By Jess Bowie

29 Jun 2017

Deaf civil servant Lisa Baldock has been on a mission to improve the working lives of disabled civil servants across government – something possible thanks to the life-changing impact of her hearing dog, Inca. Jess Bowie finds out more

Your hearing loss began when you were very young. What are your memories from that time?

They didn’t detect my deafness until I was three years old – it was very difficult to diagnose. I just didn’t speak – didn’t communicate. You can imagine it was quite hard for my parents. Then I was diagnosed with sensorineural hearing loss, meaning that the cochlea inside my ear doesn’t work very well, and I got my first set of hearing aids. I had what could be described as a manageable hearing loss: I could hear a bit.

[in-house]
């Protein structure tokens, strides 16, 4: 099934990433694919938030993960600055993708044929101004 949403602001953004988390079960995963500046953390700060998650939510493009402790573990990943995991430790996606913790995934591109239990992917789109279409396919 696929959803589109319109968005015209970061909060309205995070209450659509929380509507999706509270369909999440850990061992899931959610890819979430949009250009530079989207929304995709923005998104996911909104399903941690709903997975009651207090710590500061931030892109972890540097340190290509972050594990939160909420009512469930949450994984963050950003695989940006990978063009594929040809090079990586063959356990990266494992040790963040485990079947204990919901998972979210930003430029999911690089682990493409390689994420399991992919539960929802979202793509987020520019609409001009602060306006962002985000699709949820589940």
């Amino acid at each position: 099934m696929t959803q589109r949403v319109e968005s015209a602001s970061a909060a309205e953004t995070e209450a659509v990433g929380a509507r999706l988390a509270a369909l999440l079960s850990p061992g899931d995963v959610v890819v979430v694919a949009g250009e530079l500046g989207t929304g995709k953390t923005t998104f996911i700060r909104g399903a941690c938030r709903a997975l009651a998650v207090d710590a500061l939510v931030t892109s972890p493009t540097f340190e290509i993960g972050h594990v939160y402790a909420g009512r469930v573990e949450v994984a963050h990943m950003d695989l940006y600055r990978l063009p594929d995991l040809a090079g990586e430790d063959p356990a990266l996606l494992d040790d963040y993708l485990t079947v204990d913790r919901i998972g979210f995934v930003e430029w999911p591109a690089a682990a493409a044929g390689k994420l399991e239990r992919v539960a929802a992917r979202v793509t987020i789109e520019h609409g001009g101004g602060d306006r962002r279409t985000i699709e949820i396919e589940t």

When did you join the civil service, and what’s your role at the Department for Work and Pensions?

I’ve worked for the DWP since 2001. I worked on the frontline initially and then I changed jobs into a back-office administration role.

How you were brought together with Inca?

About seven years ago, I had a virus which meant my hearing went into decline. I found that I became quite a recluse – quite depressed, quite isolated, including in the office. I struggled with relationships, with my work – and with progressing my career. I struggled with everything.

Hearing aids weren’t giving me the support that I needed, so one day my husband turned to me and said: “I think you should apply for a hearing dog.”


At first I was in denial: “No no no, I can cope.”

Finally I applied, and they said I was suitable – this was in 2008. But it’s a long process and I had to wait quite some time to be matched with Inca. I only got her in 2012, so it was a four-year wait.

A lot of people don't know about hearing dogs. How do they help deaf people?